by Tammy Pettinato, Adjunct Professor of Law, La Verne Law;
J.D., Harvard Law School
Anyone who enjoys a good debate with their friends and family has probably heard it at least once: “You should be a lawyer.”
Popular perception of the legal profession is that lawyers are good on their feet, argumentative, and willing to fight for almost anything if it helps their client.
While there is certainly some measure of truth to that perception for some lawyers, the reality is that there is no one “type” of person who would make a good lawyer. Rather, depending on the type of law you practice, a variety of skills and talents can assist you in enjoying a successful law career. The key is to understand both yourself and the legal profession before you invest the time and money in a legal education.
Assessing Your Skills
No matter what kind of law you decide to practice, there are a few skills that you will definitely need.
Virtually every lawyer spends a significant portion of time on legal writing and research. While you will be taught these skills in law school, you should consider how much you enjoy the act of digging into a problem and writing up your results before you take the plunge.
Lawyers must also be extremely detail-oriented without losing sight of the big picture. You must be able to see both where your client’s case fits into the law as a whole and how seemingly minor facts distinguish your case from others. As a corollary to that, lawyers need to be logical and inventive thinkers who are able to see holes in reasoning and develop arguments to fill the gaps.
And contrary to popular belief, lawyers should be able to get along well with others.
Whether you work in an area that is relatively non-adversarial such as drafting trusts and estates or you represent a client who is up against another person or the government, keen negotiation skills and a professional reputation for fairness will take you far in dealing with both clients and colleagues.
While the above skills and abilities are essential no matter what type of law you practice, others can also be helpful depending on what you decide to do with your law degree.
Public speaking skills, for example, are necessary if you choose an area such as criminal law that is likely to take you to trial on a regular basis. Some areas of practice that are particularly emotionally-charged, such as family law, require an ability to empathize.
Other areas may require special skill sets that you will likely have to develop before law school. For example, knowledge of a foreign language may be necessary when working with international clients and a science background is required for many Patent Law positions.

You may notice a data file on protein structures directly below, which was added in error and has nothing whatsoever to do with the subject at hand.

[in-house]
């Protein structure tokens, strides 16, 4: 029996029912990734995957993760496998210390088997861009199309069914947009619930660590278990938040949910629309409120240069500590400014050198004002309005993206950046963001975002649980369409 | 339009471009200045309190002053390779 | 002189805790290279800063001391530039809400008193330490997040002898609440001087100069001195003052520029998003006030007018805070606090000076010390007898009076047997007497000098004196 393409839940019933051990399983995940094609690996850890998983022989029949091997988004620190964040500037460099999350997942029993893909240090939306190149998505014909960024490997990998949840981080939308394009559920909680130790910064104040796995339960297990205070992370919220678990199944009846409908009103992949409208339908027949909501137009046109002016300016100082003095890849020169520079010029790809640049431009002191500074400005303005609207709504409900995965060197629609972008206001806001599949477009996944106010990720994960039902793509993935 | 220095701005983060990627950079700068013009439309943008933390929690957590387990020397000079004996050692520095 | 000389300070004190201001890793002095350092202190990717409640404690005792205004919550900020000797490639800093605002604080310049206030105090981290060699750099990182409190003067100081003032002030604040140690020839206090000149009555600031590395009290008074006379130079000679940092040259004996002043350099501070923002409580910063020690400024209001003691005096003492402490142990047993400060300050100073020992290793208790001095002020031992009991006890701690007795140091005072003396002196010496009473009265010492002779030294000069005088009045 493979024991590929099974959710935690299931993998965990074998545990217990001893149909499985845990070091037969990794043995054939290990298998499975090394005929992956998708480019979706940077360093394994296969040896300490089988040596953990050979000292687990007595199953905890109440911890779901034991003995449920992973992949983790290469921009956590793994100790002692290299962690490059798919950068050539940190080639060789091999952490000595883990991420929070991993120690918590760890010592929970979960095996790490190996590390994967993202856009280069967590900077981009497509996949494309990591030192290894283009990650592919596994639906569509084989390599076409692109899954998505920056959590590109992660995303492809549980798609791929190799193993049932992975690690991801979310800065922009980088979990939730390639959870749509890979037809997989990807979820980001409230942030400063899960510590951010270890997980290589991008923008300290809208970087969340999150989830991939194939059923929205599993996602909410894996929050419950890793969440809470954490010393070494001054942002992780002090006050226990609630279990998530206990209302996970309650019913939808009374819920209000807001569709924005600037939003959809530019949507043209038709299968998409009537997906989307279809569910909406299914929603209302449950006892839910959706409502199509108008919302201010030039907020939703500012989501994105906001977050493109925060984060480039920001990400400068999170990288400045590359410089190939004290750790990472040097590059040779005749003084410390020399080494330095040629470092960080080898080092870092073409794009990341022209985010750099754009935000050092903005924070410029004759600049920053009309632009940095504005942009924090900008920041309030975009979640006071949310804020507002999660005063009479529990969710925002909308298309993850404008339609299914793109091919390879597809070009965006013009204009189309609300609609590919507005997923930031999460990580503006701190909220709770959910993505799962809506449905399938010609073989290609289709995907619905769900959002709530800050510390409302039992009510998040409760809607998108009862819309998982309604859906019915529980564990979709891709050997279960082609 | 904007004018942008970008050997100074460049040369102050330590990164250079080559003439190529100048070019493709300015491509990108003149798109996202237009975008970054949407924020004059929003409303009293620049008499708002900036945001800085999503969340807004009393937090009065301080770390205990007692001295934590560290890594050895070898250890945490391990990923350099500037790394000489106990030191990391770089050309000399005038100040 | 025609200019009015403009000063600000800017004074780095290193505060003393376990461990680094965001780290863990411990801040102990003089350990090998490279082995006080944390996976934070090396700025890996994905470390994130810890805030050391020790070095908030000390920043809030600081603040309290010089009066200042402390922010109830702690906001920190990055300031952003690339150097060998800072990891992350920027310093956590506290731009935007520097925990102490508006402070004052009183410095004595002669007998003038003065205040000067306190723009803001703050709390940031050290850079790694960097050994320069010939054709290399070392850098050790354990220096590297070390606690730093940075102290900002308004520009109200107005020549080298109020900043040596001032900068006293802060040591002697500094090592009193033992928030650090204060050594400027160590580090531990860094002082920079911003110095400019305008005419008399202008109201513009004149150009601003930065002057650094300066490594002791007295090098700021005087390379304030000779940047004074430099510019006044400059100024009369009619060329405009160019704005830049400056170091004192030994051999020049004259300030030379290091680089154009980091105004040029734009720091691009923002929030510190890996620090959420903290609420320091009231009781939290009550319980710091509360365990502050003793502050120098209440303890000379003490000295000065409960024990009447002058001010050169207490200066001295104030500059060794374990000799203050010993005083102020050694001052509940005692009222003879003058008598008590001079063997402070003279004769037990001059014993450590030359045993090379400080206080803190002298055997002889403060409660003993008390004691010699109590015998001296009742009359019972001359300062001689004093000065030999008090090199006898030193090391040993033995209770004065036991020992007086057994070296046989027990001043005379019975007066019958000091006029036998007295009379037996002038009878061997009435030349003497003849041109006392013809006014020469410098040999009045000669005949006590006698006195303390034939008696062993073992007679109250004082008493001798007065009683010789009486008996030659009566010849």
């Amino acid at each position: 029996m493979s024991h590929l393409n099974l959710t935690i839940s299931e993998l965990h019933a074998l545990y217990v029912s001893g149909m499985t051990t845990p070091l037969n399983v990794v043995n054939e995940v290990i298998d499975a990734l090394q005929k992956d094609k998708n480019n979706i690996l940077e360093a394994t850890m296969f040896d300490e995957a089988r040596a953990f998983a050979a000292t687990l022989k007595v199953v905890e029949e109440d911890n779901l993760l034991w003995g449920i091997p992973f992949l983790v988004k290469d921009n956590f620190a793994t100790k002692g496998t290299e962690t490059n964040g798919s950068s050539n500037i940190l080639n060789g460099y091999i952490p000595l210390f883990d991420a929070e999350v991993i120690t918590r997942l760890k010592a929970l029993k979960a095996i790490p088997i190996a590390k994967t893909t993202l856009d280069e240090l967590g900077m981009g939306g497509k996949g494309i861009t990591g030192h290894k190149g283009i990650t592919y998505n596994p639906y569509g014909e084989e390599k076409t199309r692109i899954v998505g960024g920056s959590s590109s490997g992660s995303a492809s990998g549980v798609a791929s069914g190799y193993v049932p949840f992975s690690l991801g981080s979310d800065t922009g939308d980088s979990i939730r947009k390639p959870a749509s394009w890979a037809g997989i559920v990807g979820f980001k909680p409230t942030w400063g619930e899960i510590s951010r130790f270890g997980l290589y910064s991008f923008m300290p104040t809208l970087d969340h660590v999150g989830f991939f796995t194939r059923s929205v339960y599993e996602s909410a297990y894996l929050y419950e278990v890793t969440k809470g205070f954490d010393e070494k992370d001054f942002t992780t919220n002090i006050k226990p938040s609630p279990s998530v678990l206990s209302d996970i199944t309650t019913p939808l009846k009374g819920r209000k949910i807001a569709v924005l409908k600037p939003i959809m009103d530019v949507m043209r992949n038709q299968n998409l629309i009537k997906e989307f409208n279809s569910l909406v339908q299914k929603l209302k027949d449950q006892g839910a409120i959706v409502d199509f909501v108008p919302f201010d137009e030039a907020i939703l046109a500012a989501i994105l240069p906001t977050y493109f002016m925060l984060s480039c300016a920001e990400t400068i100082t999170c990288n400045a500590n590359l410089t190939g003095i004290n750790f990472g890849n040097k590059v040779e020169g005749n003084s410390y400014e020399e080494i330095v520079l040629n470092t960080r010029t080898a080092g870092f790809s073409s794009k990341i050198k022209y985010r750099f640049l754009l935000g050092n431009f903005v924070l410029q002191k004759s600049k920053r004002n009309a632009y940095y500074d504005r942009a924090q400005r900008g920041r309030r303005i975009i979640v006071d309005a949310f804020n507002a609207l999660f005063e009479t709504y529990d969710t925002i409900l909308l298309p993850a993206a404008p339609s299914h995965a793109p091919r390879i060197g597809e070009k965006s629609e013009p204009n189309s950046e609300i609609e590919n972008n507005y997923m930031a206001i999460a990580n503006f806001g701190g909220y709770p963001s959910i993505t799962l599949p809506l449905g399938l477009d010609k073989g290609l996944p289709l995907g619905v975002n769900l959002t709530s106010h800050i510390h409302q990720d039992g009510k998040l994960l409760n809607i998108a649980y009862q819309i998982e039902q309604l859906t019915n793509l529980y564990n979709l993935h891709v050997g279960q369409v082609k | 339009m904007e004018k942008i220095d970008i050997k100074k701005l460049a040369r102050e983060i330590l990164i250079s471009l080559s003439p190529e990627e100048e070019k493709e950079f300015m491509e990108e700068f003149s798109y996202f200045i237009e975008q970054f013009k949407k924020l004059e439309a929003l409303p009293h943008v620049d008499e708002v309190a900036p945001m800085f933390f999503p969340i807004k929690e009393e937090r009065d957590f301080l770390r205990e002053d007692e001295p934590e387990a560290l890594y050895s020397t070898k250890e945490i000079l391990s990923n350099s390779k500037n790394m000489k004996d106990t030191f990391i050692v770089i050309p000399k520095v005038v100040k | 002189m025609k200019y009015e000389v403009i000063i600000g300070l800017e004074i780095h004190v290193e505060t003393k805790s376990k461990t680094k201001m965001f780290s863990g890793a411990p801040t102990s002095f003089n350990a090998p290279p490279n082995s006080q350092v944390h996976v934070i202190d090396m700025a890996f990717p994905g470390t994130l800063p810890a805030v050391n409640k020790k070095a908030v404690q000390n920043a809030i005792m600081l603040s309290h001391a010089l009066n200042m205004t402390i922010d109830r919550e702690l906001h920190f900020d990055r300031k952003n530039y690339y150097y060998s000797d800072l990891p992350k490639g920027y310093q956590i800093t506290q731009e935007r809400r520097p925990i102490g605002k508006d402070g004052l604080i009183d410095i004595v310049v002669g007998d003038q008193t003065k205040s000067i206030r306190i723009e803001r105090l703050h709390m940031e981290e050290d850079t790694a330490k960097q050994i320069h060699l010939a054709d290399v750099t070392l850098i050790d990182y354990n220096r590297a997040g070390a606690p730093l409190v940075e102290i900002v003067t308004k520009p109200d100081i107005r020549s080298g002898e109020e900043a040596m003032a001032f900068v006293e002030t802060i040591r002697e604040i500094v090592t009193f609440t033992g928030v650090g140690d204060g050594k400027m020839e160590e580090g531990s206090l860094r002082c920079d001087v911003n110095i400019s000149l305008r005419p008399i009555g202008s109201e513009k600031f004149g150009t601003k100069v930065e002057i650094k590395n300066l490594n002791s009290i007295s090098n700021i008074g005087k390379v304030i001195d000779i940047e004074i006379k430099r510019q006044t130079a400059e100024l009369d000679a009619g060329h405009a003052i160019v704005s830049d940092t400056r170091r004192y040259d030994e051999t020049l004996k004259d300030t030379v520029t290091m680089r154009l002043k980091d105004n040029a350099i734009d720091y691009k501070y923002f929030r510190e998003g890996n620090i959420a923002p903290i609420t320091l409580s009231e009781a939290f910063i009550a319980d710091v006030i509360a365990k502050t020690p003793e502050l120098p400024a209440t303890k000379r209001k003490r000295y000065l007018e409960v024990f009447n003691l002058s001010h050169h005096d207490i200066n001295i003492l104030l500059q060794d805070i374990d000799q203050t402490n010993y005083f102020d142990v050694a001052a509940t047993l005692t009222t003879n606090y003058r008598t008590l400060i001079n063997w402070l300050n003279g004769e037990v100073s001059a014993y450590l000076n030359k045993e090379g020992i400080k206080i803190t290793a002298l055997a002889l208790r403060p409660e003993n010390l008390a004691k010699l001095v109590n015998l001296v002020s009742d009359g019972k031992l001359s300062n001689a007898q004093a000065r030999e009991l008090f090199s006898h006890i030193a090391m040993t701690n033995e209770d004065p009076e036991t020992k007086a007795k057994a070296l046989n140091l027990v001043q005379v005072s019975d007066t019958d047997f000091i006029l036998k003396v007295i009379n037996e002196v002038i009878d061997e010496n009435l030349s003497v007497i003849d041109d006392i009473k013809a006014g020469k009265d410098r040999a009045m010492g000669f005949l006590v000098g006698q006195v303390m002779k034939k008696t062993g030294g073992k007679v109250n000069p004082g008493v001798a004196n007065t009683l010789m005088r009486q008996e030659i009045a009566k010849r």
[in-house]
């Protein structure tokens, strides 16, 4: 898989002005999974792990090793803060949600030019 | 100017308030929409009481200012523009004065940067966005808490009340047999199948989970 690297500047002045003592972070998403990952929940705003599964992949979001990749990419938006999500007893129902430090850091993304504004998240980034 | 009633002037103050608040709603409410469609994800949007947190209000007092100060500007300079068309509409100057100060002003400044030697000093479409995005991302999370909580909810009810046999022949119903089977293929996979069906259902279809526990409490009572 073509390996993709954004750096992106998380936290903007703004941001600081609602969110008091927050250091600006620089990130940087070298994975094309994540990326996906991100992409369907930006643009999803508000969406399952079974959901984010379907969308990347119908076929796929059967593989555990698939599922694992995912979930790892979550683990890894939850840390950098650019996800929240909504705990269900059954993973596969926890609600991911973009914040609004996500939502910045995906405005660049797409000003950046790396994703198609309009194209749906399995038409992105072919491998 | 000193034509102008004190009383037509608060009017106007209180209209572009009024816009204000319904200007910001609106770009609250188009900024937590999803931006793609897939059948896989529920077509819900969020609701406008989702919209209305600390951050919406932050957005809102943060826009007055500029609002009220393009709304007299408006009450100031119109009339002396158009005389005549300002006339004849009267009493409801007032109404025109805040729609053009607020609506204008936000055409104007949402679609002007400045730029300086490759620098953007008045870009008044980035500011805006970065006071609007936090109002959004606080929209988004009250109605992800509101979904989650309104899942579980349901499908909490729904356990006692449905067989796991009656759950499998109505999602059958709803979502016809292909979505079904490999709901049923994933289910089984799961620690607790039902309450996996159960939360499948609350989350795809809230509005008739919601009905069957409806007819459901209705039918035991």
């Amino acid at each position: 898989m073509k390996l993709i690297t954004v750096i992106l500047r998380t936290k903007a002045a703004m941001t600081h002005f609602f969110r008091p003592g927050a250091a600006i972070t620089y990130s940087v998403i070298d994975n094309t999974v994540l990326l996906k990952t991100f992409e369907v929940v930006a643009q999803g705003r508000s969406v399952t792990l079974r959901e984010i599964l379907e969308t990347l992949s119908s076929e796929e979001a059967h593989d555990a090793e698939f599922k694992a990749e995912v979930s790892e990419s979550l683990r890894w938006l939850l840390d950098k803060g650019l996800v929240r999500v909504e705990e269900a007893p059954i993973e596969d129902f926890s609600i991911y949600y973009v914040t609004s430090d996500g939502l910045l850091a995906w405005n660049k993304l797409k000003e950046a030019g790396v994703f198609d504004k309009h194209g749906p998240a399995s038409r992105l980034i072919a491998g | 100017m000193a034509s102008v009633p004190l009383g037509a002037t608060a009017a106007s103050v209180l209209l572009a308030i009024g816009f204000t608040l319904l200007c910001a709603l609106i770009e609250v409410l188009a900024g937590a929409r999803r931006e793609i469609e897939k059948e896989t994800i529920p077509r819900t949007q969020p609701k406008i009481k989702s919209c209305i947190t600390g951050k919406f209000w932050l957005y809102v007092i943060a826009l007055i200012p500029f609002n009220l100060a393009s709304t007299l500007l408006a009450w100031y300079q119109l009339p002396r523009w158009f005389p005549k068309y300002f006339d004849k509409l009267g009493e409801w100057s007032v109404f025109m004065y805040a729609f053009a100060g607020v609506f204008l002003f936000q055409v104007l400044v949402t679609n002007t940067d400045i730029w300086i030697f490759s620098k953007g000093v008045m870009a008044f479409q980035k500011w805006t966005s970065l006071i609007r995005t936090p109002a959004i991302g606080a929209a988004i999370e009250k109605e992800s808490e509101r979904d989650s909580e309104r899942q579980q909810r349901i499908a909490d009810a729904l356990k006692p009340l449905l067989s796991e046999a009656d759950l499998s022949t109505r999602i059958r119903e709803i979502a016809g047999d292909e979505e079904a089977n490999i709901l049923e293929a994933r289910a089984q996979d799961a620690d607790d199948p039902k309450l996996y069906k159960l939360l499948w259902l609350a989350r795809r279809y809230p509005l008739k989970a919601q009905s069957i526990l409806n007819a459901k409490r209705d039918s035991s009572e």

Is a Legal Career Right for You?
So how can you figure out if a legal career is right for you?
The first step is to assess the profession. This article has given you a small snippet of information on what it is like to be a lawyer, but you should collect much more before making this important decision.
- What practice areas are available to you and what specific skill sets do they require?
- Do you know any lawyers or law students who can tell you about what they do and can your college’s alumni or career center connect you with more?
- What can you find out about the state of the legal profession by reading newspapers, magazines, and web-sites?
Even more importantly, you must assess yourself. Think honestly about the skills, talents, and personality traits you already bring to the table and those you are willing to learn:
- Are you shy or outgoing? Practical or a dreamer?
- Are you a good writer or does the thought of sitting down to a blank computer screen make you want to crawl under your desk?
Also, think about your interests: What courses have you liked and disliked in college? What are your hobbies? What kind of books do you like to read?
Your values and principles are also important. Are you most concerned with a high standard of living, quality of life, helping others, or a combination of these? Do you have political, religious, or other beliefs that could affect the type of law or the setting in which you would like to practice?
Finally, do not forget to think about your long-term goals and obligations. Do you have or are you planning to start a family? Is there a particular geographic location in which you would like to settle? How long do you see yourself practicing law, and if you are thinking of another career down the line, will your law degree be an asset? How much time are you willing to dedicate to your career?
Going to law school may be one of the most important decisions you ever make. The more informed you are about both yourself and the profession, the more likely you are to feel confident and secure about your choice.